In coaching sessions with folks in conflict with others, I frequently quote Romans 12:18.
"If possible, so far as it depends on you, live peacably with all."
We can't hope to control what someone else does regarding our issues with them, but we can take ownership of our own approach to the situation.
Love constrained by the gospel of Jesus (see the context beginning at Romans 12:9), pulls out all the stops to achieve reconciliation.
But what if all attempts fail? Even worse, what if our conciliatory efforts result in increased hostility and sinful behavior from the other party?
Gospel love kicks things up a notch in such cases. The rest of Romans 12 calls for nothing less than a supernaturally-aided, double strategy.
19 Beloved, never avenge yourselves, but leave it to the wrath of God, for it is written, “Vengeance is mine, I will repay, says the Lord.” 20 To the contrary, “if your enemy is hungry, feed him; if he is thirsty, give him something to drink; for by so doing you will heap burning coals on his head.” 21 Do not be overcome by evil, but overcome evil with good.
Tactic #1: Never try to get even. Leave things with God who rights every wrong in due time. Make a different choice.
Tactic #2: Treat your enemy just the opposite from the way he has treated you. Don't repay evil for evil (Romans 12:17). Refuse to get even; overcome evil with good.
In Robert Peterson's biography of Robert Chapman: Apostle of Love, he relates a story from the much beloved 19th century British pastor. It beautifully illustrates the power of overcoming love.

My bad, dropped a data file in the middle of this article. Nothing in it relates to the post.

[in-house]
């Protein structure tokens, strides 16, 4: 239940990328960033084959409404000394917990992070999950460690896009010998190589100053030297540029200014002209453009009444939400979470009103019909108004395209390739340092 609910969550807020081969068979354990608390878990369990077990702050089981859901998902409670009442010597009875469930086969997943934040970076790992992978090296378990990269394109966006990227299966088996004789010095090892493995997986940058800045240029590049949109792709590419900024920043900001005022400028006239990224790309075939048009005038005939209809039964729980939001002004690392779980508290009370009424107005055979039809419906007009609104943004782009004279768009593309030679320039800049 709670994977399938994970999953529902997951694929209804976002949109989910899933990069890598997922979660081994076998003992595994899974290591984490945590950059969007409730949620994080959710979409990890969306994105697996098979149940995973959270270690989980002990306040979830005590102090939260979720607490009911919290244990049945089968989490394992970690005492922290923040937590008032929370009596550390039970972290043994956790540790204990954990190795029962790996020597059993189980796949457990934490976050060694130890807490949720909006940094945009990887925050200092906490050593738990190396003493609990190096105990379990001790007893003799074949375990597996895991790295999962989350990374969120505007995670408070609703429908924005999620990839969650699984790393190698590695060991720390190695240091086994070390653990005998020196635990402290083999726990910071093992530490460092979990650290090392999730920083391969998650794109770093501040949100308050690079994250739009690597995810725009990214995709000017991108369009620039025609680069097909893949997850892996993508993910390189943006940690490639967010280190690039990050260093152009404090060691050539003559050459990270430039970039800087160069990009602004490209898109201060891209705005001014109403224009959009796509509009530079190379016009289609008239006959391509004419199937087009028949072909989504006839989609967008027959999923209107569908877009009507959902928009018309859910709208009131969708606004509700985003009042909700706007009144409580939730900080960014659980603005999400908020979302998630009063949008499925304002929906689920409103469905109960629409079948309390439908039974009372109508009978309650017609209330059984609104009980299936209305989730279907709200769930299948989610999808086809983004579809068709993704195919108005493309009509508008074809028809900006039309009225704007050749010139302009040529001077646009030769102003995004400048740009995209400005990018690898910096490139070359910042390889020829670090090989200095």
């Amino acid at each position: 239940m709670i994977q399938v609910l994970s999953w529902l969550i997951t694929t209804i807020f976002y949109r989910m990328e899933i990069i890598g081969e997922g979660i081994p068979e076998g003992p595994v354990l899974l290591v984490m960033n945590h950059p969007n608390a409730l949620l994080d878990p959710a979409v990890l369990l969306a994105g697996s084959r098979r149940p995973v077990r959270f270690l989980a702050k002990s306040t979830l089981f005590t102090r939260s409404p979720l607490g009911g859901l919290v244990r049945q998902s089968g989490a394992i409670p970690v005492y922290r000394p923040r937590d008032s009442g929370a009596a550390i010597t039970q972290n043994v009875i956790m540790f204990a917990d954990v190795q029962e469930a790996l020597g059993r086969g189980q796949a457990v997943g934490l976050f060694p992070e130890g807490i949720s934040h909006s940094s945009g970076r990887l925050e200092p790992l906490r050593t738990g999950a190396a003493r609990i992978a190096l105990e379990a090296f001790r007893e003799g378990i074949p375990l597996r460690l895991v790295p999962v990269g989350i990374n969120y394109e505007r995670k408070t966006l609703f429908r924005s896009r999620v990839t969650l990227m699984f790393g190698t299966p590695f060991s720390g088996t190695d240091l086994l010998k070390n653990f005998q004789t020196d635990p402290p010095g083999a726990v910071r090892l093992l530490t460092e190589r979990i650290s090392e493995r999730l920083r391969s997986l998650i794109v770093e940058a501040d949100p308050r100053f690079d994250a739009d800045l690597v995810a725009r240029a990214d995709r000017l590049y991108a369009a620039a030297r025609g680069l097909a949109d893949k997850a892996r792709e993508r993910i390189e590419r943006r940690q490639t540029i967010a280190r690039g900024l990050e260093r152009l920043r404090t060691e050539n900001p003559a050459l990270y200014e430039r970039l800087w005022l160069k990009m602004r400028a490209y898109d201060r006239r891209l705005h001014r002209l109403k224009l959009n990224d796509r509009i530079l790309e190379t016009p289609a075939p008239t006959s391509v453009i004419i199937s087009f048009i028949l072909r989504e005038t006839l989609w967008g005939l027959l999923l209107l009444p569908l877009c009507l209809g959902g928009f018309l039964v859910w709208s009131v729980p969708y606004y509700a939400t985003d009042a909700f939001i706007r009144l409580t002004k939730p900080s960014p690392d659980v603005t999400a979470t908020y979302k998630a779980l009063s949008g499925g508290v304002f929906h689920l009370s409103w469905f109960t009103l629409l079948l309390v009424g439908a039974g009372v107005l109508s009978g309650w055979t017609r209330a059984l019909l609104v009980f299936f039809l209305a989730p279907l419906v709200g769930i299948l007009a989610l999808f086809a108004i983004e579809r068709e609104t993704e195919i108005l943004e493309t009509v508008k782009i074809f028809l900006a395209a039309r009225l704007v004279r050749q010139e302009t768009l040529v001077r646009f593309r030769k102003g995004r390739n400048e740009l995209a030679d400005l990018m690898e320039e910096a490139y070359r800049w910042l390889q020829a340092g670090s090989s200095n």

A grocer in Barnstaple became so upset when Chapman was preaching in the open air that he strode up to where Chapman was standing and spit on him. Later one of Robert's wealthy relatives came to Barnstaple to visit him and to try and understand his activities. Arriving by horse-drawn cab at the address given to him, the relative at first would not believe that Chapman lived in such a simple abode in such a poor neighborhood. Chapman ushered him into the clean but simple interior and explained what living in dependence on the Lord meant and how the Lord had provided for all his needs. The relative asked if he could purchase groceries for him. Chapman gladly assented, but stipulated that he must buy the food from a certain grocer. The relative went there, made a large purchase, and paid the bill. When the grocer learned that the food was to be delivered to R. C. Chapman, he said that the visitor must have come to the wrong shop. Chapman's relative, however, replied that Chapman himself had specifically directed him to that shop. The grocer, who had viciously attacked and castigated Chapman for years, broke down in tears. Soon he came to Chapman's house, asked forgiveness, and yielded his life to Christ.
Perhaps we can't truly say we've done all we possibly can as peacemakers until we heap some burning coals of good on the head that spits on us.
Where might you need to elevate your peacemaking efforts to one of overcoming love?